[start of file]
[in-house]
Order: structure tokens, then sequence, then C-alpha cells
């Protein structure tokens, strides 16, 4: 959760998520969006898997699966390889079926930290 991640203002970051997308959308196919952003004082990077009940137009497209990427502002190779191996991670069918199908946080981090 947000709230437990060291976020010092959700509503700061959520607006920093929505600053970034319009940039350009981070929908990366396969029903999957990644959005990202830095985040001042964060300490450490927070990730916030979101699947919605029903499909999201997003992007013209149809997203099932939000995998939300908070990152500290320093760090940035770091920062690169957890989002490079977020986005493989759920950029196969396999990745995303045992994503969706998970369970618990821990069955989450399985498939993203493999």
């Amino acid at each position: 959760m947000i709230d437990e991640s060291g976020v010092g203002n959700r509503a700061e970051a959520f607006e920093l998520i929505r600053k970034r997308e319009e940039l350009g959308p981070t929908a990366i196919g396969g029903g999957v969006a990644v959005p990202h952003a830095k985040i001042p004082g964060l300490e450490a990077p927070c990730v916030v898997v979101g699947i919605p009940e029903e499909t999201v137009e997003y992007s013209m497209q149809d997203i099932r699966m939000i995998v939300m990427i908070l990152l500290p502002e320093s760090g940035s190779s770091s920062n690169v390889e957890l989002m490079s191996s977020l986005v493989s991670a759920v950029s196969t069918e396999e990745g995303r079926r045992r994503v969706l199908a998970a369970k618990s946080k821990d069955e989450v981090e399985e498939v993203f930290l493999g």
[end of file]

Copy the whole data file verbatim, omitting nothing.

[in-house]
Order: structure tokens, then sequence, then C-alpha cells
């Protein structure tokens, strides 16, 4: 959760998520969006898997699966390889079926930290 991640203002970051997308959308196919952003004082990077009940137009497209990427502002190779191996991670069918199908946080981090 947000709230437990060291976020010092959700509503700061959520607006920093929505600053970034319009940039350009981070929908990366396969029903999957990644959005990202830095985040001042964060300490450490927070990730916030979101699947919605029903499909999201997003992007013209149809997203099932939000995998939300908070990152500290320093760090940035770091920062690169957890989002490079977020986005493989759920950029196969396999990745995303045992994503969706998970369970618990821990069955989450399985498939993203493999």
């Amino acid at each position: 959760m947000i709230d437990e991640s060291g976020v010092g203002n959700r509503a700061e970051a959520f607006e920093l998520i929505r600053k970034r997308e319009e940039l350009g959308p981070t929908a990366i196919g396969g029903g999957v969006a990644v959005p990202h952003a830095k985040i001042p004082g964060l300490e450490a990077p927070c990730v916030v898997v979101g699947i919605p009940e029903e499909t999201v137009e997003y992007s013209m497209q149809d997203i099932r699966m939000i995998v939300m990427i908070l990152l500290p502002e320093s760090g940035s190779s770091s920062n690169v390889e957890l989002m490079s191996s977020l986005v493989s991670a759920v950029s196969t069918e396999e990745g995303r079926r045992r994503v969706l199908a998970a369970k618990s946080k821990d069955e989450v981090e399985e498939v993203f930290l493999g």